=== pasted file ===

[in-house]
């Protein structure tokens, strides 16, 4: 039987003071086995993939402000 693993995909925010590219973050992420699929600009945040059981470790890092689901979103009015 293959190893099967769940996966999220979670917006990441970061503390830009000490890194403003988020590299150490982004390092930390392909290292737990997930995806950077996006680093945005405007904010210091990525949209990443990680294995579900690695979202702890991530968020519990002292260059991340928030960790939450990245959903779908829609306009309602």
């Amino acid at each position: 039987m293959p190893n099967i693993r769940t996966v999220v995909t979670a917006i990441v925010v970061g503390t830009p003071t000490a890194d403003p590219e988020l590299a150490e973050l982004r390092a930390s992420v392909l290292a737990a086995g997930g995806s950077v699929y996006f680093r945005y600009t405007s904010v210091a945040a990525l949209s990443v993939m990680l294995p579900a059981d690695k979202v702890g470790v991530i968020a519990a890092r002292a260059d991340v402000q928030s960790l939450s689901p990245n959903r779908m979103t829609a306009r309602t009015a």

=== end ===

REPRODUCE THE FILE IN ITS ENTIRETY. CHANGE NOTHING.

[in-house]
């Protein structure tokens, strides 16, 4: 039987003071086995993939402000 693993995909925010590219973050992420699929600009945040059981470790890092689901979103009015 293959190893099967769940996966999220979670917006990441970061503390830009000490890194403003988020590299150490982004390092930390392909290292737990997930995806950077996006680093945005405007904010210091990525949209990443990680294995579900690695979202702890991530968020519990002292260059991340928030960790939450990245959903779908829609306009309602």
């Amino acid at each position: 039987m293959p190893n099967i693993r769940t996966v999220v995909t979670a917006i990441v925010v970061g503390t830009p003071t000490a890194d403003p590219e988020l590299a150490e973050l982004r390092a930390s992420v392909l290292a737990a086995g997930g995806s950077v699929y996006f680093r945005y600009t405007s904010v210091a945040a990525l949209s990443v993939m990680l294995p579900a059981d690695k979202v702890g470790v991530i968020a519990a890092r002292a260059d991340v402000q928030s960790l939450s689901p990245n959903r779908m979103t829609a306009r309602t009015a």